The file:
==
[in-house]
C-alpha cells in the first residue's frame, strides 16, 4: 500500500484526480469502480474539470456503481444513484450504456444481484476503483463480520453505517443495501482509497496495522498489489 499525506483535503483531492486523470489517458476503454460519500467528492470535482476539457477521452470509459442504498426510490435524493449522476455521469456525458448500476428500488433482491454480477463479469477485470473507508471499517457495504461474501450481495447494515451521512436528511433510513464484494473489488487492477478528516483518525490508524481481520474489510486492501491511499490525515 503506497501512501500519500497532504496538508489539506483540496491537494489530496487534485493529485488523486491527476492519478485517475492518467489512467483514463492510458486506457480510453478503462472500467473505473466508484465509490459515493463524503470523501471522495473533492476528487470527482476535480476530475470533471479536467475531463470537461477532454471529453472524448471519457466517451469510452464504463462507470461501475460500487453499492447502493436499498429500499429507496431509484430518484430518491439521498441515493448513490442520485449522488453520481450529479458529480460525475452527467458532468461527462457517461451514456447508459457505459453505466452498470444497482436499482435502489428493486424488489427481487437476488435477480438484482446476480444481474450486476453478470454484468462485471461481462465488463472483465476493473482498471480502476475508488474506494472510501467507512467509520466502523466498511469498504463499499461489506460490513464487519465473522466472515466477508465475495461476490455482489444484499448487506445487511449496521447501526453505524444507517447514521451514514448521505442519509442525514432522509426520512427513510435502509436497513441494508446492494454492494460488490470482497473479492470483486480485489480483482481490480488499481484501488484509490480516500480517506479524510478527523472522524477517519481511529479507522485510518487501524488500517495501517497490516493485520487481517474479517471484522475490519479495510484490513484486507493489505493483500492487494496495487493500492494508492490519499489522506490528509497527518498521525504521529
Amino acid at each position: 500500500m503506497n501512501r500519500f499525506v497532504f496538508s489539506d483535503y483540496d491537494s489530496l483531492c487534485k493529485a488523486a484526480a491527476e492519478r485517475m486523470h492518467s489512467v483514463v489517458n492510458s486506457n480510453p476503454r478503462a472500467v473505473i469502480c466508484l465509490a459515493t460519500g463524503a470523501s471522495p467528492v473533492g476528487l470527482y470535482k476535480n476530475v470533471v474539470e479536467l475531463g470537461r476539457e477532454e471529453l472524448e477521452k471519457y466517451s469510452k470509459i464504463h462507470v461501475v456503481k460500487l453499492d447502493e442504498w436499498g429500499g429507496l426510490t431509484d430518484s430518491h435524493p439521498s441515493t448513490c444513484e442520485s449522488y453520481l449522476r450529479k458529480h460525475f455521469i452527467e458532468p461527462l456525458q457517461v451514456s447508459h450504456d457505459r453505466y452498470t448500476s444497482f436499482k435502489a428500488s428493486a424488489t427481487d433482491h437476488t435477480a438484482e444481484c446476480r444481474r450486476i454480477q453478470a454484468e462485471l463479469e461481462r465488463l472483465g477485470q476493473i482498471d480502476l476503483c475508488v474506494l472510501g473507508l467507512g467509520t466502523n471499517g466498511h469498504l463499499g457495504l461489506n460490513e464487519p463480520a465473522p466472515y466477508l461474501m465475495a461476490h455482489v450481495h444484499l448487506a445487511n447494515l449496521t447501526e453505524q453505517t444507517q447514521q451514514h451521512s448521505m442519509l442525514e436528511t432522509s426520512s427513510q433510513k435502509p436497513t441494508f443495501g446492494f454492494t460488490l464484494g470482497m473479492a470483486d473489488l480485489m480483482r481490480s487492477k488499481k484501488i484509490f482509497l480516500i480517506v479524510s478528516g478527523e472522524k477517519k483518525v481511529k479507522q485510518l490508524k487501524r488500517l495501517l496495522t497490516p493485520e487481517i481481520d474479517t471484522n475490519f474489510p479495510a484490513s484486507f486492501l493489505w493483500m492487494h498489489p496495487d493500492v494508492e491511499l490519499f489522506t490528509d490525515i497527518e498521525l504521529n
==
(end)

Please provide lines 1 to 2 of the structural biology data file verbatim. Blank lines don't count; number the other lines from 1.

[in-house]
C-alpha cells in the first residue's frame, strides 16, 4: 500500500484526480469502480474539470456503481444513484450504456444481484476503483463480520453505517443495501482509497496495522498489489 499525506483535503483531492486523470489517458476503454460519500467528492470535482476539457477521452470509459442504498426510490435524493449522476455521469456525458448500476428500488433482491454480477463479469477485470473507508471499517457495504461474501450481495447494515451521512436528511433510513464484494473489488487492477478528516483518525490508524481481520474489510486492501491511499490525515 503506497501512501500519500497532504496538508489539506483540496491537494489530496487534485493529485488523486491527476492519478485517475492518467489512467483514463492510458486506457480510453478503462472500467473505473466508484465509490459515493463524503470523501471522495473533492476528487470527482476535480476530475470533471479536467475531463470537461477532454471529453472524448471519457466517451469510452464504463462507470461501475460500487453499492447502493436499498429500499429507496431509484430518484430518491439521498441515493448513490442520485449522488453520481450529479458529480460525475452527467458532468461527462457517461451514456447508459457505459453505466452498470444497482436499482435502489428493486424488489427481487437476488435477480438484482446476480444481474450486476453478470454484468462485471461481462465488463472483465476493473482498471480502476475508488474506494472510501467507512467509520466502523466498511469498504463499499461489506460490513464487519465473522466472515466477508465475495461476490455482489444484499448487506445487511449496521447501526453505524444507517447514521451514514448521505442519509442525514432522509426520512427513510435502509436497513441494508446492494454492494460488490470482497473479492470483486480485489480483482481490480488499481484501488484509490480516500480517506479524510478527523472522524477517519481511529479507522485510518487501524488500517495501517497490516493485520487481517474479517471484522475490519479495510484490513484486507493489505493483500492487494496495487493500492494508492490519499489522506490528509497527518498521525504521529